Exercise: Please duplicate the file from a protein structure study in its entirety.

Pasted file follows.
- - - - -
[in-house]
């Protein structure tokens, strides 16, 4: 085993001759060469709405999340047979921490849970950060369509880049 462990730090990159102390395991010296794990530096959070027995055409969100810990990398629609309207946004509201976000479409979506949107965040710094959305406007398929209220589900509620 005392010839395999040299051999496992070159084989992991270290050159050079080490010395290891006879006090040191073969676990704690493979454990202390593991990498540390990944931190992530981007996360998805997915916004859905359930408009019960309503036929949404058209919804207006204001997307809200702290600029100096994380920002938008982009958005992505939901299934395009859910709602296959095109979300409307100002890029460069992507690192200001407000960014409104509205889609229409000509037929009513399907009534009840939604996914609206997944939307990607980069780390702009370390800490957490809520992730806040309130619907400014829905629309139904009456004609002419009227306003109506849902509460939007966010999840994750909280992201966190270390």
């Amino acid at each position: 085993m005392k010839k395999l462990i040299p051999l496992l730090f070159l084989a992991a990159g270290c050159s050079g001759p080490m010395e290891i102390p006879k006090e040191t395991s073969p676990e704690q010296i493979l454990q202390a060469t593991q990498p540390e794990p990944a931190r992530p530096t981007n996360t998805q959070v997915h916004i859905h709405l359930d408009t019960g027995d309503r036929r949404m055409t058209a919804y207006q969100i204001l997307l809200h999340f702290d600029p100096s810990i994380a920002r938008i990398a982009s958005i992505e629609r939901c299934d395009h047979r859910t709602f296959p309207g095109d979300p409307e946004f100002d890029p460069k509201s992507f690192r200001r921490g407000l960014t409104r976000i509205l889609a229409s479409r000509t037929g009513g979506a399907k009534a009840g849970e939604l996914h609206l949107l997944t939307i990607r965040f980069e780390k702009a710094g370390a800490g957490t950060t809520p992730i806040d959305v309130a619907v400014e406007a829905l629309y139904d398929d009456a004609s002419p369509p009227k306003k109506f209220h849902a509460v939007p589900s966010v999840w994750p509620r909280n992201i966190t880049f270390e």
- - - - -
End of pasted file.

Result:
[in-house]
């Protein structure tokens, strides 16, 4: 085993001759060469709405999340047979921490849970950060369509880049 462990730090990159102390395991010296794990530096959070027995055409969100810990990398629609309207946004509201976000479409979506949107965040710094959305406007398929209220589900509620 005392010839395999040299051999496992070159084989992991270290050159050079080490010395290891006879006090040191073969676990704690493979454990202390593991990498540390990944931190992530981007996360998805997915916004859905359930408009019960309503036929949404058209919804207006204001997307809200702290600029100096994380920002938008982009958005992505939901299934395009859910709602296959095109979300409307100002890029460069992507690192200001407000960014409104509205889609229409000509037929009513399907009534009840939604996914609206997944939307990607980069780390702009370390800490957490809520992730806040309130619907400014829905629309139904009456004609002419009227306003109506849902509460939007966010999840994750909280992201966190270390």
């Amino acid at each position: 085993m005392k010839k395999l462990i040299p051999l496992l730090f070159l084989a992991a990159g270290c050159s050079g001759p080490m010395e290891i102390p006879k006090e040191t395991s073969p676990e704690q010296i493979l454990q202390a060469t593991q990498p540390e794990p990944a931190r992530p530096t981007n996360t998805q959070v997915h916004i859905h709405l359930d408009t019960g027995d309503r036929r949404m055409t058209a919804y207006q969100i204001l997307l809200h999340f702290d600029p100096s810990i994380a920002r938008i990398a982009s958005i992505e629609r939901c299934d395009h047979r859910t709602f296959p309207g095109d979300p409307e946004f100002d890029p460069k509201s992507f690192r200001r921490g407000l960014t409104r976000i509205l889609a229409s479409r000509t037929g009513g979506a399907k009534a009840g849970e939604l996914h609206l949107l997944t939307i990607r965040f980069e780390k702009a710094g370390a800490g957490t950060t809520p992730i806040d959305v309130a619907v400014e406007a829905l629309y139904d398929d009456a004609s002419p369509p009227k306003k109506f209220h849902a509460v939007p589900s966010v999840w994750p509620r909280n992201i966190t880049f270390e």